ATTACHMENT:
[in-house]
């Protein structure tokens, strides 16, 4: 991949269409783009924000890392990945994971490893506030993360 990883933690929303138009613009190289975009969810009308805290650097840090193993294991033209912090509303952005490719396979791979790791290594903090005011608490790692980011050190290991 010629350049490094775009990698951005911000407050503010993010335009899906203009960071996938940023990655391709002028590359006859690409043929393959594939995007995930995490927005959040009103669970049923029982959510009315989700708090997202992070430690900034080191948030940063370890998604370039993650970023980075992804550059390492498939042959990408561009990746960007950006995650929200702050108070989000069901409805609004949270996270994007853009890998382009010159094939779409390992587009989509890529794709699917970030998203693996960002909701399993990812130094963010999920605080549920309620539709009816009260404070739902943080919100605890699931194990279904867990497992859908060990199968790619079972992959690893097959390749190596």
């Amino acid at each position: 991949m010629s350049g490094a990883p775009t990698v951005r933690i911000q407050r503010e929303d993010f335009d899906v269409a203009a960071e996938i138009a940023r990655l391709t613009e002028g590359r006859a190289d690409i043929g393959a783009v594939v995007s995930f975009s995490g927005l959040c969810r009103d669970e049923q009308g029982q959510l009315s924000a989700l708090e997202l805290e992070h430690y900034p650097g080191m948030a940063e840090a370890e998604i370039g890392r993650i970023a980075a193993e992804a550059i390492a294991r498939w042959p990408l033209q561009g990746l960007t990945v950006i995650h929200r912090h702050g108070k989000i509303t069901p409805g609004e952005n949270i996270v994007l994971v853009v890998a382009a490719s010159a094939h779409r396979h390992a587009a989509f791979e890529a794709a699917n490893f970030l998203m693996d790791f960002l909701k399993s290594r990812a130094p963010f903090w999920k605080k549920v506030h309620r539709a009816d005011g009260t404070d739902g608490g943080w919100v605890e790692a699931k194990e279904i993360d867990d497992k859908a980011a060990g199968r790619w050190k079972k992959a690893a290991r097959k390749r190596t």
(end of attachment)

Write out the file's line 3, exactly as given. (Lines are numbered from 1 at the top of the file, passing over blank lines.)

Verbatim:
């Amino acid at each position: 991949m010629s350049g490094a990883p775009t990698v951005r933690i911000q407050r503010e929303d993010f335009d899906v269409a203009a960071e996938i138009a940023r990655l391709t613009e002028g590359r006859a190289d690409i043929g393959a783009v594939v995007s995930f975009s995490g927005l959040c969810r009103d669970e049923q009308g029982q959510l009315s924000a989700l708090e997202l805290e992070h430690y900034p650097g080191m948030a940063e840090a370890e998604i370039g890392r993650i970023a980075a193993e992804a550059i390492a294991r498939w042959p990408l033209q561009g990746l960007t990945v950006i995650h929200r912090h702050g108070k989000i509303t069901p409805g609004e952005n949270i996270v994007l994971v853009v890998a382009a490719s010159a094939h779409r396979h390992a587009a989509f791979e890529a794709a699917n490893f970030l998203m693996d790791f960002l909701k399993s290594r990812a130094p963010f903090w999920k605080k549920v506030h309620r539709a009816d005011g009260t404070d739902g608490g943080w919100v605890e790692a699931k194990e279904i993360d867990d497992k859908a980011a060990g199968r790619w050190k079972k992959a690893a290991r097959k390749r190596t």